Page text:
Neil Blumenthal is the co-founder and co-CEO of Warby Parker. The nine-year-old eyeglasses company was a direct-to-consumer pioneer, known for its style, service, and reasonable prices. In its early days, the co-founders thought Warby Parker would also become known for its ambitious social initiative: to give a pair of glasses to someone in need for every pair sold. It turned out, though, that customers weren't as motivated by the mission as the startup was. The experience taught Blumenthal some important lessons about honing your company's message. --As told to Christine Lagorio-Chafkin
When we started, we had a very strong point of view about brands in general--and of course in particular our brand. When we would start talking about the branding we'd created, it was very deliberate. But it was still verbal diarrhea.
We'd get in front of an editor or a writer and we'd just talk. We'd do a desk-side at Vogue, and bring our collection of frames and a bunch of photography from our first shoot, but there was so much that we wanted to get out around building a lifestyle brand, about our price point, and how we were selling by going online directly to consumers. The fact that we had this home try-out program. That we had "buy a pair, give a pair." The dynamics of the industry. We were so excited to tell that story. But it was a long one, and multifaceted. If we spoke for too long, our audience's eyes would glaze over.
Rather than eliminate messages, we chose those that were more important to customers and emphasized them first. We sought the input of our [Wharton] classmates to understand what was most important to them as consumers, through focus groups and surveys. What we learned is that style and fit come first; glasses are one of the few accessories people wear on their face, so it's natural that customers want to look and feel their best while wearing them. So, fashion and design came first for us.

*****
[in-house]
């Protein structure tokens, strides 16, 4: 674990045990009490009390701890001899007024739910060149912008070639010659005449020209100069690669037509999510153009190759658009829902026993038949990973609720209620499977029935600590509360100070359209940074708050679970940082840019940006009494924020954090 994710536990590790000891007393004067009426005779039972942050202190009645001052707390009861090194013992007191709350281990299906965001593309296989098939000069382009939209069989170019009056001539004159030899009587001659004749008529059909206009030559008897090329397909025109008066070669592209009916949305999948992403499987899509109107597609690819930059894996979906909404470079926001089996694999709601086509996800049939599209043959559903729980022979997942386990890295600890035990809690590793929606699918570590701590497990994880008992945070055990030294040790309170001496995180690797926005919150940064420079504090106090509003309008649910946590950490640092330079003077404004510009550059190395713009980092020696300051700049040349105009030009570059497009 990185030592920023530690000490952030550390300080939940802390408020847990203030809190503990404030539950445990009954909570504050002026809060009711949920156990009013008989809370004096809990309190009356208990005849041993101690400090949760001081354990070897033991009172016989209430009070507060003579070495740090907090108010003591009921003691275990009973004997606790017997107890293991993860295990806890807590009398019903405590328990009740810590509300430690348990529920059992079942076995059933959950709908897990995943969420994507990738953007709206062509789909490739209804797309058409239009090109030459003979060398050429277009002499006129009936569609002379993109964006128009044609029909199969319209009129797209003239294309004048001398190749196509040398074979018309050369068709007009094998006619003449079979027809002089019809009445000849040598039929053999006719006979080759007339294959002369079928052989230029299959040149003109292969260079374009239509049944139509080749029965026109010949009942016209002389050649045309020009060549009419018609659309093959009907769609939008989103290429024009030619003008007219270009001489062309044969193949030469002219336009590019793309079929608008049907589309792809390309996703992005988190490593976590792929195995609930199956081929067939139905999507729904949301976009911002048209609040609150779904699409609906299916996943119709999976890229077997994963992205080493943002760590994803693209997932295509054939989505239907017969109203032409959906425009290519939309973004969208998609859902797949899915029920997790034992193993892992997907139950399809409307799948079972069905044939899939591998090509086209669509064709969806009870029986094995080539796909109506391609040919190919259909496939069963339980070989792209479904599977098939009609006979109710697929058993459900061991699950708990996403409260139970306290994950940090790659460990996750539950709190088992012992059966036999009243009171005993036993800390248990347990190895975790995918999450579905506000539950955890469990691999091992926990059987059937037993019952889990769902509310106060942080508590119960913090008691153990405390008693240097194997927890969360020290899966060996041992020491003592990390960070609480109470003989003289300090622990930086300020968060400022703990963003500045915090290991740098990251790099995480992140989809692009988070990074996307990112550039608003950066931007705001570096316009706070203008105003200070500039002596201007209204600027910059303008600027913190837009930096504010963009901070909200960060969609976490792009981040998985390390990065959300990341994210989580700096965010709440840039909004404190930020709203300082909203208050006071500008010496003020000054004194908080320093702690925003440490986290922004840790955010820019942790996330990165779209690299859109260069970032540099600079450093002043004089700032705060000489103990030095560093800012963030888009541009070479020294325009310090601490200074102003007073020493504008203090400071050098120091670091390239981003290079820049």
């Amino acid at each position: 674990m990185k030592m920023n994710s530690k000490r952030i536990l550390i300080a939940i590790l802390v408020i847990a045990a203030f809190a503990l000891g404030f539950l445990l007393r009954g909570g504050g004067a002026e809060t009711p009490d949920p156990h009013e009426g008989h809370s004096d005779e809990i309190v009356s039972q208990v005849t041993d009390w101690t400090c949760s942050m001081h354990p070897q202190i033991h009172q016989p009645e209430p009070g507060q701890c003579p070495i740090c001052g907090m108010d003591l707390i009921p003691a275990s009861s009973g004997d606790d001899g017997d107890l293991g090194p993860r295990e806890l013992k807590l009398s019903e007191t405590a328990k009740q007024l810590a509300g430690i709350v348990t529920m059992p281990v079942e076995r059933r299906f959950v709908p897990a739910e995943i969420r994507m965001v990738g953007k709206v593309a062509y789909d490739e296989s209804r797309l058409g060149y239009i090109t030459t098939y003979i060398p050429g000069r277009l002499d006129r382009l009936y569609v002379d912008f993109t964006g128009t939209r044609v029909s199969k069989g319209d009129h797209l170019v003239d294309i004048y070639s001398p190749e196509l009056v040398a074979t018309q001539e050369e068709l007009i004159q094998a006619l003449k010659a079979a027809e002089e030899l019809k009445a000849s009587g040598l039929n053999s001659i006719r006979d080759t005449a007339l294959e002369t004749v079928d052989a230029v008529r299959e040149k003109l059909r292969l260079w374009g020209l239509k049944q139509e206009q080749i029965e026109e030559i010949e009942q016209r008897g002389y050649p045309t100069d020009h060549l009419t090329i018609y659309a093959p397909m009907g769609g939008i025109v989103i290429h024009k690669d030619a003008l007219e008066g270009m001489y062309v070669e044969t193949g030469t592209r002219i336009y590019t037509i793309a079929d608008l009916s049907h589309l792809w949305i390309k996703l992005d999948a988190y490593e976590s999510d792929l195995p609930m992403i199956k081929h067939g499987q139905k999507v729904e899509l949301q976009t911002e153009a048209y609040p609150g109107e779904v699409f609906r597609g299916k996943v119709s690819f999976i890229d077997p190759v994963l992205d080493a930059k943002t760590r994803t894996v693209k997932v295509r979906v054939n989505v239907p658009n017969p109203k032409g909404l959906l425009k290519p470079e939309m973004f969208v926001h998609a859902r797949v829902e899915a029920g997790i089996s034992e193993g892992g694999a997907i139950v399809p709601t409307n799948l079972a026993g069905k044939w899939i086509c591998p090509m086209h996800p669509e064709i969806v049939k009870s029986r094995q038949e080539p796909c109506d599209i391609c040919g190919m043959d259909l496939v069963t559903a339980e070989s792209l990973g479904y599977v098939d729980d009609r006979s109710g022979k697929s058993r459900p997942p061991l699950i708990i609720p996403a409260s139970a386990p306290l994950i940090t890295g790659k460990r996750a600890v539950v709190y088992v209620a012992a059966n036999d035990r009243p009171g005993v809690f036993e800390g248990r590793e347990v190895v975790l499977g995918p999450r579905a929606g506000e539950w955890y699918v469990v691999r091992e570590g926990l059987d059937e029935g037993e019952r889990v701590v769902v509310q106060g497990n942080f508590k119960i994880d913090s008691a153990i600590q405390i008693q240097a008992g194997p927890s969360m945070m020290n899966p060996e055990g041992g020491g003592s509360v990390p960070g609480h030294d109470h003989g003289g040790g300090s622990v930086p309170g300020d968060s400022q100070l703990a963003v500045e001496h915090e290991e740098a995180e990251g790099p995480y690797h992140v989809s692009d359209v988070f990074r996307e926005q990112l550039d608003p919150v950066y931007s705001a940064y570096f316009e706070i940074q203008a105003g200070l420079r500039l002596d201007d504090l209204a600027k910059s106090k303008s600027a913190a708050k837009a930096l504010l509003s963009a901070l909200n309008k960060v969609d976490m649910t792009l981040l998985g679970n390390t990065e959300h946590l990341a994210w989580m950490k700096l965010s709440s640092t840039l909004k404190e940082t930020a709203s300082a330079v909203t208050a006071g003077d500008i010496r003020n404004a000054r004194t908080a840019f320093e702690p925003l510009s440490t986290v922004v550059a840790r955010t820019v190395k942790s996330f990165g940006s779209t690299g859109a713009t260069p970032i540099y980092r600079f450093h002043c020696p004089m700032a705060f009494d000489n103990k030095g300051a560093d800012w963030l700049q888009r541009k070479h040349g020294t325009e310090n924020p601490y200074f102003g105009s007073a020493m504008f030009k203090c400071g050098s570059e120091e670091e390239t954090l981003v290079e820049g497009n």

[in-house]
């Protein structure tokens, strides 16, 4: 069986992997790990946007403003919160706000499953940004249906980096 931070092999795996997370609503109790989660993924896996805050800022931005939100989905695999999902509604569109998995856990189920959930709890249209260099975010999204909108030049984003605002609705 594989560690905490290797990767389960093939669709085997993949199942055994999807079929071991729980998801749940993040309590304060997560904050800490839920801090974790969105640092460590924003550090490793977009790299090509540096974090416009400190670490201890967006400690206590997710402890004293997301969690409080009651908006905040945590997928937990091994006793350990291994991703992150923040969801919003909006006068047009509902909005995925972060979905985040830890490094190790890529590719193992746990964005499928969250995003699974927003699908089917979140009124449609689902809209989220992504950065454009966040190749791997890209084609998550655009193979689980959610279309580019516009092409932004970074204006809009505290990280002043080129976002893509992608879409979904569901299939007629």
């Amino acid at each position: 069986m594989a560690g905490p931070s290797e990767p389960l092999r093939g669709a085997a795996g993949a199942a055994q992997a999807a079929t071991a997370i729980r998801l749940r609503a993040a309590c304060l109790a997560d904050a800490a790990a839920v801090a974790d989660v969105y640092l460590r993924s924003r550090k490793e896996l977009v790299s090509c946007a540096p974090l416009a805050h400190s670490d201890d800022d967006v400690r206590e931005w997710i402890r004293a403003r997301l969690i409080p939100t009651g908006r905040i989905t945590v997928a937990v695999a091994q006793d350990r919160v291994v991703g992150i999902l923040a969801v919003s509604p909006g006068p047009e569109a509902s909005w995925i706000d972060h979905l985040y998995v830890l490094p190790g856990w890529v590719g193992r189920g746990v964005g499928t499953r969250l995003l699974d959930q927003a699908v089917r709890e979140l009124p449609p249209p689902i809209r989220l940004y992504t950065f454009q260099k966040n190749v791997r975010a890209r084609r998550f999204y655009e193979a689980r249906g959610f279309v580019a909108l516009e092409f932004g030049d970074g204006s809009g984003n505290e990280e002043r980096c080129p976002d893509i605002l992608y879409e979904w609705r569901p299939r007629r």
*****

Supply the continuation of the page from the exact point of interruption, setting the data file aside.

After style and fit come value and customer experience. Customers want the highest-quality product for their price point, and at Warby Parker, this means selling $95 glasses made with premium materials that are traditionally sold for hundreds of dollars, all while providing amazing customer experiences. Third comes our Buy a Pair, Give a Pair program. While customers certainly love the fact that we give back, at the end of the day, it's not a critical factor in deciding whether to buy a pair of glasses.
We used to have the "buy a pair, give a pair" on the front page of our website. Now it's just on the social-mission page. Unfortunately, that page gets updated the least frequently, because it's not viewed as much as the homepage or the gallery page and the product page or checkout. Instead of incorporating the program into our checkout flow, we began including an insert card in every customer order that explains it. Within our retail locations, we don't incorporate physical fixtures like artwork or signage that reference Buy a Pair, Give a Pair. And as we introduce new social media platforms, style continues to take precedent.
But, frankly, the social mission is what drives us. It's what gets us up in the morning. It's what prevents us from hitting the snooze button and spending another 15 minutes sleeping. And for our 1,800 current employees and for people that we're recruiting, we lead with social mission. That's the No. 1 reason people want to come work for Warby Parker.
To date, we've distributed five million pairs of glasses to people in need around the world. And that is something we are super proud of. I think we're going to try and be louder about the program. Not because we think it will sell more glasses, but because we think it will inspire other entrepreneurs and executives to invest more in mission-related work. Our hope has always been to demonstrate that you can build a high-growth company that's profitable, that provides exceptional value to customers, and that does good in the world.
We want to be that example that other folks can follow. We need more business leaders to be considering the impact of their products on all stakeholders, and we need leaders to be thinking about that impact in a much more sophisticated way.